The Sundrome was built in 1969 and opened in 1970. It was the best terminal at JFK until 1997, when Terminal 1 was built.

The headhouse design was very elegant. Sixteen enormous cylindrical columns held up a white steel deep roof truss. This eliminated the need for load bearing walls. Exterior walls were made of green glass. The headhouse was transparent. You could look through the building from one side to the other.


https://cityroom.blogs.nytimes.com/2011 ... y-airport/

The headhouse had a very high ceiling. The tall floor-to-ceiling windows allowed in much sunlight. The terminal had a single-level roadway. The departures curb was in front of the headhouse. The arrivals roadway snaked behind the headhouse to the baggage claim underneath the airside concourse. There were two pedestrian bridges over the arrivals roadway which connected the headhouse to the Central Concourse. Each bridge contained a security checkpoint giving the terminal a total of two TSA screening areas. The Sundrome was a domestic terminal. There was no FIS checkpoint. The terminal contained 14 gates. The airside building contained three concourses, the North Banjo, the Central Concourse and the South Banjo.

Pan American bought National Airlines in 1980 and began using the Sundrome as a domestic terminal. In 1985, TWA began using the terminal for their domestic flights. Around 1988, United began using the terminal for all of their transcon flights. In the late 1980s, America West also moved into the terminal. By 1995, United controlled the entire North Banjo and TWA controlled the entire South Banjo. In 2000, Jetblue began operating out of the terminal and by 2004 they had gained control of the entire terminal, forcing United to retreat back to Terminal 7.

In 2008, Jetblue abandoned Terminal 6 for their current terminal. The Port Authority continued to pay $600,000 a year to maintain the vacant terminal for three years. In 2011, the Port Authority decided to demolish the entire terminal under pressure from Jetblue. The demolition of Terminal 6 is the most significant loss of a transportation building in New York since Pennsylvania Station was razed in 1963.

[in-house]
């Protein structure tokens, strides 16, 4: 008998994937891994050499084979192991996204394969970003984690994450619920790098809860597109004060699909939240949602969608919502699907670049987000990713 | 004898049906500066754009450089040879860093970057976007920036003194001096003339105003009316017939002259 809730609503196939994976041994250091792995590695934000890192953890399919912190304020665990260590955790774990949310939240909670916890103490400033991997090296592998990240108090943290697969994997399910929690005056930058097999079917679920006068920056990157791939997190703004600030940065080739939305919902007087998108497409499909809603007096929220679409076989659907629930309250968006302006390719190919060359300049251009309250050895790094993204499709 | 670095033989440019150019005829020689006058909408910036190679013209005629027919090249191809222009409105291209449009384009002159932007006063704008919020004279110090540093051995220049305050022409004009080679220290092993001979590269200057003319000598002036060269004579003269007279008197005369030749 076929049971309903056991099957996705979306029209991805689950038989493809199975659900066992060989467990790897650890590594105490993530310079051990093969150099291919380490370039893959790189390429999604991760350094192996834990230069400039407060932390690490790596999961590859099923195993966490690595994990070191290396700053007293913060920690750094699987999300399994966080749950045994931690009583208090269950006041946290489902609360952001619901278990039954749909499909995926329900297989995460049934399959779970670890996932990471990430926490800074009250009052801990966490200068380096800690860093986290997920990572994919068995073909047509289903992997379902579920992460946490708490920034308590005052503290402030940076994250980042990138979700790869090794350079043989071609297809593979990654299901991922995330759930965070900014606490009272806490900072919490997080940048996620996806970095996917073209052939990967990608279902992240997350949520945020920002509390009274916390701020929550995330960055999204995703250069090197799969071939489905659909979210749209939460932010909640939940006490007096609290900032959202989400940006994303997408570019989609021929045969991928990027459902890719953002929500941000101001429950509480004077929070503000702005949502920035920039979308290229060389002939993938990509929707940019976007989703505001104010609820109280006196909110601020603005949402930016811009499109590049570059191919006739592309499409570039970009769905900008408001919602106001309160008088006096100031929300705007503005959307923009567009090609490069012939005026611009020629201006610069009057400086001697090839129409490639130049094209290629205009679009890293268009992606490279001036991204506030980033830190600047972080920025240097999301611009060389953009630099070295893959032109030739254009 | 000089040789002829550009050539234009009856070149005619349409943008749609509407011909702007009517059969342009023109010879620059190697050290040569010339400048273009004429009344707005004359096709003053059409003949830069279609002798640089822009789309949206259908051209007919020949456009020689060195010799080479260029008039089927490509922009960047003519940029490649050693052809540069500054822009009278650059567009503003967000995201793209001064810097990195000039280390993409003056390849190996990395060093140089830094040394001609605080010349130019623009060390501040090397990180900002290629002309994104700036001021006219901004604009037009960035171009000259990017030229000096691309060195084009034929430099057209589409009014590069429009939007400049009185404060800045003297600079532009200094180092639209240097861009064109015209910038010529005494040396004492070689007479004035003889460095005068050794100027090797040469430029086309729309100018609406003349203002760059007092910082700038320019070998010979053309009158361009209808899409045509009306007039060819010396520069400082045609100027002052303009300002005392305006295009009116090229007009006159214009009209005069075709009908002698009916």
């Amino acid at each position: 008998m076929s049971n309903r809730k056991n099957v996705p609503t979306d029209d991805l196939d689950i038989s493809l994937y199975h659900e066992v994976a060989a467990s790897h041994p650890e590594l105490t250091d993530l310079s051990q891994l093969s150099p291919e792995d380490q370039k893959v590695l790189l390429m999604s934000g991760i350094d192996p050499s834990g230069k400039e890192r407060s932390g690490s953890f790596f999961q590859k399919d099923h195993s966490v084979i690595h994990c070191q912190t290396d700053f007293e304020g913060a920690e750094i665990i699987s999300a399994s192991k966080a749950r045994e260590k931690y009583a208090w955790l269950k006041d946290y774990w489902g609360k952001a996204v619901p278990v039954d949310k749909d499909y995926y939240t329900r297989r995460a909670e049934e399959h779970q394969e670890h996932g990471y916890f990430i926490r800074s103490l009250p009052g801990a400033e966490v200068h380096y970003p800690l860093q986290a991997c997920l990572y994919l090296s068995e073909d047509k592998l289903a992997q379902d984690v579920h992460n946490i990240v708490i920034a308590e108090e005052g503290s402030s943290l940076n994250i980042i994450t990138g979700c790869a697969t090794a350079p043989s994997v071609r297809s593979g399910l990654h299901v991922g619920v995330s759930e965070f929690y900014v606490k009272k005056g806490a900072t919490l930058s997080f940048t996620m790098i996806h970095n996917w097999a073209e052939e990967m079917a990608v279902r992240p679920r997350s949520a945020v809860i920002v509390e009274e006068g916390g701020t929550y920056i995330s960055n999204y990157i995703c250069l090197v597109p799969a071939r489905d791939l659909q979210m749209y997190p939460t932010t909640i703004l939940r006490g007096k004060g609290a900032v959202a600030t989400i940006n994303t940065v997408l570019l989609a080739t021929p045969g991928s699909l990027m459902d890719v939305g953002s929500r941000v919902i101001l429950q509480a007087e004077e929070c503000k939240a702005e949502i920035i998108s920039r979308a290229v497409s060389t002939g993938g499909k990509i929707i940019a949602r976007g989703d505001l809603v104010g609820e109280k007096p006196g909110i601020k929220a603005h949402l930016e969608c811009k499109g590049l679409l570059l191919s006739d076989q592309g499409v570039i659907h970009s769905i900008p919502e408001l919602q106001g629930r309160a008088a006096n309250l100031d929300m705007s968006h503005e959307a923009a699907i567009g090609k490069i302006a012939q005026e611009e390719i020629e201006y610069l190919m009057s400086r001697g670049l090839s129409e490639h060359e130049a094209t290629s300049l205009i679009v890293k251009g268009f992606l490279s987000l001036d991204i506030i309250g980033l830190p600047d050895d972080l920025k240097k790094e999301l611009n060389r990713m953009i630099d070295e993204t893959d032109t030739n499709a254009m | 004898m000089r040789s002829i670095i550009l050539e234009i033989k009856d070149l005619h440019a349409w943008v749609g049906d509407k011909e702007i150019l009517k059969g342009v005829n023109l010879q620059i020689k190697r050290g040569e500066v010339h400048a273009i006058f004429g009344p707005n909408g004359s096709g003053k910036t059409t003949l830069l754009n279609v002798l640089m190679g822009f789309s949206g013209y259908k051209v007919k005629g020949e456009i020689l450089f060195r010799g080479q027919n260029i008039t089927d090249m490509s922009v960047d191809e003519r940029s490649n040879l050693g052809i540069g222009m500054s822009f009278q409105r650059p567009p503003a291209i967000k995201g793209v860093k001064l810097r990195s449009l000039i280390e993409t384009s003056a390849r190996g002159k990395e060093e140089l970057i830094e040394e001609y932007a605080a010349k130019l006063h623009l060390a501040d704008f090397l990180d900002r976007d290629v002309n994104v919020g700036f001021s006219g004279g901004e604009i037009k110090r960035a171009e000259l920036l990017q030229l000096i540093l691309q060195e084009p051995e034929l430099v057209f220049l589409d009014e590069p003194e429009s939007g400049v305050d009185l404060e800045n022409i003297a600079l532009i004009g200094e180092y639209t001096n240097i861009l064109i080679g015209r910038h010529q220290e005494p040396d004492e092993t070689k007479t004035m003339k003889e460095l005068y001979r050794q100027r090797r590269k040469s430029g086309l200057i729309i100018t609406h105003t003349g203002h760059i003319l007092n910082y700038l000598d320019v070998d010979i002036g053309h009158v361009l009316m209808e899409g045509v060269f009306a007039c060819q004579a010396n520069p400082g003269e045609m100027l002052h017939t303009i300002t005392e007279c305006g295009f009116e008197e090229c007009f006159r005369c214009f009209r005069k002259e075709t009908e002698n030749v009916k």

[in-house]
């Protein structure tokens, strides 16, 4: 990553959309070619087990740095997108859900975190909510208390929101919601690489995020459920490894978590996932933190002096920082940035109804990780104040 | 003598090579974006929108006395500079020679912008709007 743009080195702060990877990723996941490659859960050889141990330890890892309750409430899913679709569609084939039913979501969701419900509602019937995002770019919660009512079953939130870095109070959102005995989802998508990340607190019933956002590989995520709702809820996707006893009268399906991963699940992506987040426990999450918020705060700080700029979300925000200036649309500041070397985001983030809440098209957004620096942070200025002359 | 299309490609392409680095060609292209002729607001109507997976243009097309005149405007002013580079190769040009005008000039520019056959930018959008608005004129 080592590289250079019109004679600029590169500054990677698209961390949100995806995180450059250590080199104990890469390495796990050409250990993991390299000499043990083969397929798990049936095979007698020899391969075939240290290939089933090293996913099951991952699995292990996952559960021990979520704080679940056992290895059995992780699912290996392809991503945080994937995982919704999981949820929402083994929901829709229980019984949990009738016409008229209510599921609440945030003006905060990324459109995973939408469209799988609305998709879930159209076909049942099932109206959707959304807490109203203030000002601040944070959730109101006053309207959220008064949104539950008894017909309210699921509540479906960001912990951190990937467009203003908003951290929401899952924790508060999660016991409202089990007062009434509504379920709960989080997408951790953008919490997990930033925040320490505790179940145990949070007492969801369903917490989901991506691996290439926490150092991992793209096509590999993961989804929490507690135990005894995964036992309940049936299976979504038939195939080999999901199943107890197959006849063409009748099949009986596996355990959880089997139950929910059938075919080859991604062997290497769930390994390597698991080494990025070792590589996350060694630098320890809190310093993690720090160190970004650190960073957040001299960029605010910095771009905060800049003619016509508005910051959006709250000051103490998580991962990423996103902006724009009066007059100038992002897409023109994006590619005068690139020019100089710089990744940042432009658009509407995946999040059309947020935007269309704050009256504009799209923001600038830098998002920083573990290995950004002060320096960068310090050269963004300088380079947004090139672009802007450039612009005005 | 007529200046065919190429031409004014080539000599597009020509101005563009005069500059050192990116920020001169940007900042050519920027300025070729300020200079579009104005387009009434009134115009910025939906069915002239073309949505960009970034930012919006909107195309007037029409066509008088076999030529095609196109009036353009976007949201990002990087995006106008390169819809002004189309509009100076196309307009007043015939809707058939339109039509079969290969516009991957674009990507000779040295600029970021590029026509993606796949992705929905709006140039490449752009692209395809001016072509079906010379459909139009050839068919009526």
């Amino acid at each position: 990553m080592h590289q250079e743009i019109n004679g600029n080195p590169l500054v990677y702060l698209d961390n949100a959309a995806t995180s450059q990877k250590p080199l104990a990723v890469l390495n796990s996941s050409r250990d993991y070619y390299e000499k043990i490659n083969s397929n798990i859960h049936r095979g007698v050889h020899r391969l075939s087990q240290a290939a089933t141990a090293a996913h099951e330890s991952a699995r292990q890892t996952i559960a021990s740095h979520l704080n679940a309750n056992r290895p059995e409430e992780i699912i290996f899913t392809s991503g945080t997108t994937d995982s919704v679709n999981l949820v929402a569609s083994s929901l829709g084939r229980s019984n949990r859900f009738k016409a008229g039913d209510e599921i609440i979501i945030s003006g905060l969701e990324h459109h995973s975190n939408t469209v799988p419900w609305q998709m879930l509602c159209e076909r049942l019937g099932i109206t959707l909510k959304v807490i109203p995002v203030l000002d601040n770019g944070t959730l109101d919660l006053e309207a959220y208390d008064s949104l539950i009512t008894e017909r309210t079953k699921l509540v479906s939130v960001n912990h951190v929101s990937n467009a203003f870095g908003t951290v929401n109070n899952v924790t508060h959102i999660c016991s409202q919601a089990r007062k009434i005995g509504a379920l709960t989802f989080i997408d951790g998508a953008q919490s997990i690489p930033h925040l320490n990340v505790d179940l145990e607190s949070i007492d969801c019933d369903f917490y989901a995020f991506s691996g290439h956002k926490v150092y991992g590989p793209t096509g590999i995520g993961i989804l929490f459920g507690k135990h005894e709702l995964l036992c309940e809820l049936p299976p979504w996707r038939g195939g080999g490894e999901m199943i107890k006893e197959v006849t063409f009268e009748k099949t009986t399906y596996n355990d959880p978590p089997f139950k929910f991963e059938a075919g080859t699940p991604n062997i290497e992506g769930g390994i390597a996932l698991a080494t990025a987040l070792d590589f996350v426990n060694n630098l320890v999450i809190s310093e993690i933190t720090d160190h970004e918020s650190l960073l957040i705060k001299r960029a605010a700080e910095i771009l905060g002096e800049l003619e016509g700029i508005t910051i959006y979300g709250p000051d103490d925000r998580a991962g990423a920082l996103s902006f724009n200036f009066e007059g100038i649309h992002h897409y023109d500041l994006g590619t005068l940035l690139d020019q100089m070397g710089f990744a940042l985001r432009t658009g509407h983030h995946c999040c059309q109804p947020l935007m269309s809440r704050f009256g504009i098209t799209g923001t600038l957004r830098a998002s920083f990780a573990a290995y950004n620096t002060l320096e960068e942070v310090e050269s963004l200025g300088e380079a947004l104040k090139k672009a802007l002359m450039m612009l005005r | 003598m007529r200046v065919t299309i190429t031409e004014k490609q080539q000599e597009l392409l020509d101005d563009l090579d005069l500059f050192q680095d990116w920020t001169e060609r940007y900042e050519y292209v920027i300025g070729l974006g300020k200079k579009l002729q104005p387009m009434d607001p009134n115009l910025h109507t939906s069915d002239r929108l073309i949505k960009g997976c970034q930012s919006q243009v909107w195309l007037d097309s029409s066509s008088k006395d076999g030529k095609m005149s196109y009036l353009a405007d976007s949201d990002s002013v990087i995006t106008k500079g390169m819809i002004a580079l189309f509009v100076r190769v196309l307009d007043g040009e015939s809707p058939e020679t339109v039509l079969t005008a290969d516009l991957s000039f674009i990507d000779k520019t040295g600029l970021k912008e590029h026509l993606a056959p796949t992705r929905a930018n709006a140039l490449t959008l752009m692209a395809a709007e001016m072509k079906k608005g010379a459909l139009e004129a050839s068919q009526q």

Dave Barger was the CEO of Jetblue in 2011. I.M. Pei's colleague, Henry Cobb begged Barger to preserve the headhouse and incorporate it into the new Terminal 6. Barger refused, however he promised to champion a “permanent display of the pavilion photographs and other architectural artifacts so future generations can continue to appreciate the beauty of Terminal 6.”

Today the international wing of Terminal 5 occupies former Terminal 6 land. The rest of the site is used for equipment/vehicle storage and a 747 hardstand. Eventually a new Terminal 6/7 will be built on that land.

Re: RIP I. M. Pei 1917-2019

Posted: Wed May 29, 2019 10:13 am
by blacksoviet
DL_Mech wrote:
National Airlines Sundrome
Image

The Sundrome design looked much better than today's new terminals. All of the new terminals have dual-level roadways which spoil the view for cars and trains approaching the terminal.

The Sundrome design had the arrivals roadway behind the headhouse, in front of the airside concourse. I wish more terminals today used this design. It was very efficient. The Worldport used a similar design.

Re: Legendary architect I.M. Pei has died at 102

Posted: Wed May 29, 2019 10:19 am
by blacksoviet
Dave Barger claimed in 2011 that the pavilion no longer served any functional purpose. I disagree. I think the headhouse could have easily been integrated into the new Terminal 6.

Re: Legendary architect I.M. Pei has died at 102

Posted: Wed May 29, 2019 11:17 am
by Noshow
A true landmark architect. He did the Louvre pyramid as well and the Bank of China building at HKG and plenty of airport control towers for the FAA.

Re: Legendary architect I.M. Pei has died at 102

Posted: Wed May 29, 2019 11:46 am
by jfklganyc
Good overview, but some facts mixed up

This was the TWA Domestic Terminal until TWA 800 (1996) After that, TWA shrunk to fit in T5.

The terminal was barely used until B6 started and was home to a hodge podge of airlines: ATA, Pan Am II, Carnival and America West.

In the late 90s, UA was gradually expanding their presence at JFK and took gates 1-3 for LA and SFO only.